Barry George says his 'conscience is clear' over Jill Dando murder

Ben Arnold
Contributor

Barry George, the man who was wrongly convicted of the murder of TV presenter Jill Dando, has said that he was jailed ‘on no sound evidence’.

He also said that his ‘conscience is clear’ over Dando’s murder, which remains unsolved.

George has been interviewed for a new ITV documentary, airing tonight, exploring the high-profile case 20 years on.

Dando, who presented the BBC’s Crimewatch and a host of other programmes, was shot dead the her doorstep of her house in South London on April 26, 1999.

Barry George (Credit: Lewis Whyld/PA)

Though George was arrested, and then jailed for the crime in 2001, he was acquitted at a retrial seven years later.

“There are probably a select few people who may think, ‘Okay, he’s been through the case. He’s got off on a technicality, probably, or whatever,’” he tells ITV.

“But my conscience was clear – I knew I hadn’t done it. I find it sad that they done what they’ve done to me and that they didn’t have no sound evidence. The truth of the real killer is somewhere out there, you know.”

Jill Dando (Credit: PA)

George, who had previous convictions for indecent assault and attempted rape, has received no compensation for being wrongly convicted of Dando’s murder, because the Ministry of Justice ruled that he has not proved his innocence.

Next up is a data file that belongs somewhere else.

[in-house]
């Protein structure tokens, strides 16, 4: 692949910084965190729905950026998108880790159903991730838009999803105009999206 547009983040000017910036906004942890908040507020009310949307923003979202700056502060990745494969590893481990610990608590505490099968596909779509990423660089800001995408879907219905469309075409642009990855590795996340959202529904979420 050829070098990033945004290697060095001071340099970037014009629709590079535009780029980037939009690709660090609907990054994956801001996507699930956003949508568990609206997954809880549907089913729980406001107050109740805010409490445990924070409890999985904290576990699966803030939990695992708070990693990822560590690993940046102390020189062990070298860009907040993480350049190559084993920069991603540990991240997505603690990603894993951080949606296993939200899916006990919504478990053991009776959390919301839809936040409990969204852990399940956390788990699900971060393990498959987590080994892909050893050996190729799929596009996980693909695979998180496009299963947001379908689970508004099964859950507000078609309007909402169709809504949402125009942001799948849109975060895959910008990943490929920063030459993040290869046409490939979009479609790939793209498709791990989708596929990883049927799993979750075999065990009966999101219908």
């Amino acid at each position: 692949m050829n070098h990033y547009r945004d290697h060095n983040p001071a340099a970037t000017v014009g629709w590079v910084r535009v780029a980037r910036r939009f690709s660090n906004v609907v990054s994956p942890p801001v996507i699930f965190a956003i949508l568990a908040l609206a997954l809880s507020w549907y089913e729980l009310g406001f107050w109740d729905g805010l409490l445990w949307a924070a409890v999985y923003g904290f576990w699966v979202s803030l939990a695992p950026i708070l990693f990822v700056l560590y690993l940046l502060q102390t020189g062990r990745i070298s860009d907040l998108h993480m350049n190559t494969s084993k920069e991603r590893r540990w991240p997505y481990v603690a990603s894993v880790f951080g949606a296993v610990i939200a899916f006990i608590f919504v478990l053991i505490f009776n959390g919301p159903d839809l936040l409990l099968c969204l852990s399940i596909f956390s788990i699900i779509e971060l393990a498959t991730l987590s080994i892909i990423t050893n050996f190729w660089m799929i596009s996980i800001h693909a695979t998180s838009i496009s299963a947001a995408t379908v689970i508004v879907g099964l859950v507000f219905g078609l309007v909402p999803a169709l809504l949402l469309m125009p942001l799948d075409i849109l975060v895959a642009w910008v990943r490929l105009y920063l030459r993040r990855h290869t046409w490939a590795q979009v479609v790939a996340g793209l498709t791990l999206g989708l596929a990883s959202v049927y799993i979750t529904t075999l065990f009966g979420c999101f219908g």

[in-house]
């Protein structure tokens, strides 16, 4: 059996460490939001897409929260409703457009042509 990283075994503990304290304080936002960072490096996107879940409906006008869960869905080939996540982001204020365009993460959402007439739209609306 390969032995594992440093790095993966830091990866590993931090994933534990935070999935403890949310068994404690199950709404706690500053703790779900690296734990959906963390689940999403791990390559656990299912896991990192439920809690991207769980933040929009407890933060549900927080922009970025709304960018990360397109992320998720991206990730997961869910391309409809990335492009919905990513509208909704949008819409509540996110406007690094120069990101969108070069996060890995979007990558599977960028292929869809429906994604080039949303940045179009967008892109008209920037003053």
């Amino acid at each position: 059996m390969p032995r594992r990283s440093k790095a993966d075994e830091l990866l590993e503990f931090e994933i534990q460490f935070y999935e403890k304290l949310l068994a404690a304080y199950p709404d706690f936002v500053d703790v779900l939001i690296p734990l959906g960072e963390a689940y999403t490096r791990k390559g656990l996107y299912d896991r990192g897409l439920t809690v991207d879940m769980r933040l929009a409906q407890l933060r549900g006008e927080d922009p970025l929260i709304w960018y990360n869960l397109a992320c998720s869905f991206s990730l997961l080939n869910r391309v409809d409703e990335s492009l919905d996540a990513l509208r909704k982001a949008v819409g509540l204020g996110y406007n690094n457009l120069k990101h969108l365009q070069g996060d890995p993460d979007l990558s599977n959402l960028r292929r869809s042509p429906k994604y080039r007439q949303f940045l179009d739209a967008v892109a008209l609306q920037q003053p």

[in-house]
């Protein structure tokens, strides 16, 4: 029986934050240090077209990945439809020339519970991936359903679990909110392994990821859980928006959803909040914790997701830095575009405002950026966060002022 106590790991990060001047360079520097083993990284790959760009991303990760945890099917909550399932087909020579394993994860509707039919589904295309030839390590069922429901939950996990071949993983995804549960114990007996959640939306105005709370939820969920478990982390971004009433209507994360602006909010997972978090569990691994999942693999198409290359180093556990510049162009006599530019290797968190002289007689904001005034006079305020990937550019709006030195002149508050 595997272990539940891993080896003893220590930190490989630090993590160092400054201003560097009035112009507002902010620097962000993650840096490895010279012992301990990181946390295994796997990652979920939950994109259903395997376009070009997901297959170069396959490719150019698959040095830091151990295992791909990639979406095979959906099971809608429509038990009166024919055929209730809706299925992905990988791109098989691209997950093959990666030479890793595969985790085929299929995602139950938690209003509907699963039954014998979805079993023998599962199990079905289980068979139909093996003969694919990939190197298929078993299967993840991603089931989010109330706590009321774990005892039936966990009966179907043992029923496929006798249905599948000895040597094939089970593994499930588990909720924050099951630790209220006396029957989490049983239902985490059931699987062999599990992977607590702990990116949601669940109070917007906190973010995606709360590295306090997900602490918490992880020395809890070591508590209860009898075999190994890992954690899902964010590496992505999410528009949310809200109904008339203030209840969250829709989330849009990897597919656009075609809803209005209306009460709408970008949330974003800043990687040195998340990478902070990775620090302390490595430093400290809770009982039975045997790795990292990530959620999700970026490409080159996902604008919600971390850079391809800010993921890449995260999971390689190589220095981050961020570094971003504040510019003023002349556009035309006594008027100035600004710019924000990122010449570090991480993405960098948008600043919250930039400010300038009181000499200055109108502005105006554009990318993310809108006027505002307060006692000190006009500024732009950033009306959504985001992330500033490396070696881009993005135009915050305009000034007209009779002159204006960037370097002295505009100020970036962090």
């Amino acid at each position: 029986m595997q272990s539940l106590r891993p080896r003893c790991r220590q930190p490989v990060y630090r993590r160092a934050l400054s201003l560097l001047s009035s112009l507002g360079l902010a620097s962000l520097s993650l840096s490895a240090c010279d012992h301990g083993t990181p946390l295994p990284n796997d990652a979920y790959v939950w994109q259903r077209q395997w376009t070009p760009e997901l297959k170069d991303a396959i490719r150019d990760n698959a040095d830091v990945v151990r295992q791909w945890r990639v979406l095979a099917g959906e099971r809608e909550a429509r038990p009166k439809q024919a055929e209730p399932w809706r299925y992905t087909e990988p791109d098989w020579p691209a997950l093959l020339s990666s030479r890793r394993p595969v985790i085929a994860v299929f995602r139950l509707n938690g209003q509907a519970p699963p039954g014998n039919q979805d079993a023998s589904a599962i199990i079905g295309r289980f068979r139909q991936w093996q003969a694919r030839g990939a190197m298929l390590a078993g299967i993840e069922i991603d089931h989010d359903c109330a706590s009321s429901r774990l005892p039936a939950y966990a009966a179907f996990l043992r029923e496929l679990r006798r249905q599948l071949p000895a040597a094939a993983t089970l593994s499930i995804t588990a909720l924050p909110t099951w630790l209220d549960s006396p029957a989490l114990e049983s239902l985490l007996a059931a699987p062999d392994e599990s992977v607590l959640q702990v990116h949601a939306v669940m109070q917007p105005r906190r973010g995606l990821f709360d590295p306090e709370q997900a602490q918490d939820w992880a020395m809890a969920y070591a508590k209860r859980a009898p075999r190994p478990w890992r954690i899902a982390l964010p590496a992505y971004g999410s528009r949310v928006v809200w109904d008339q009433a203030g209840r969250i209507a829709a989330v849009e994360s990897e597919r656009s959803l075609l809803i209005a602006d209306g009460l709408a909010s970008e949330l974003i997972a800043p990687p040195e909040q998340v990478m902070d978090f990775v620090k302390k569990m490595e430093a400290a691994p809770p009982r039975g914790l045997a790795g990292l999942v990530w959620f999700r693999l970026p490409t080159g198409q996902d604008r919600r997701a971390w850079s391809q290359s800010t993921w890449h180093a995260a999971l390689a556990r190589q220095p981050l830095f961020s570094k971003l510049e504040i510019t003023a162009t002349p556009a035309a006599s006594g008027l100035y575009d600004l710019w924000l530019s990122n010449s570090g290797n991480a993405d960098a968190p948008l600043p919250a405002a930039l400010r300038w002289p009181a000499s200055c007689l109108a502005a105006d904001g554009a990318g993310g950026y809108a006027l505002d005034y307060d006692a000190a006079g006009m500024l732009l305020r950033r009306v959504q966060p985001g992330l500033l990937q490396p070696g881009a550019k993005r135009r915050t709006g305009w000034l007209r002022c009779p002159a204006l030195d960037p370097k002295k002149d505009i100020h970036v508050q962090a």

It was doubt over gunshot residue evidence presented at George’s retrial that led to his acquittal.

“Former commander of the police John O’Connor, he even turns turns round and makes a statement, ‘Excellent leads of the Jill Dando case were never followed up. The Met, though, just shut their eyes to everything else once they had nicked poor Barry George,’” George added.

“To be questioned about a murder and you haven’t done it… Just somewhat overwhelming. And just absolute ludicrous. You know, it just beggars belief.”

Barry George (Credit: AP)

The programme also looks at failures of Operation Oxborough, the investigation into Dando’s death, to adequately explore leads linking her murder to threats called in by an unidentified man to the BBC, relating to the NATO bombings in Serbia during the Balkan War.

Intelligence reports suggest that the killing of Dando, a high-profile personality who had appeared three weeks before her murder as the face of a charity appeal for Kosovan refugees, was done in revenge.

The documentary reveals that another anonymous call made to the BBC after Dando’s death appeared to be taking responsibility for the murder.

Jill Dando – The 20 Year Mystery airs on ITV at 9pm tonight.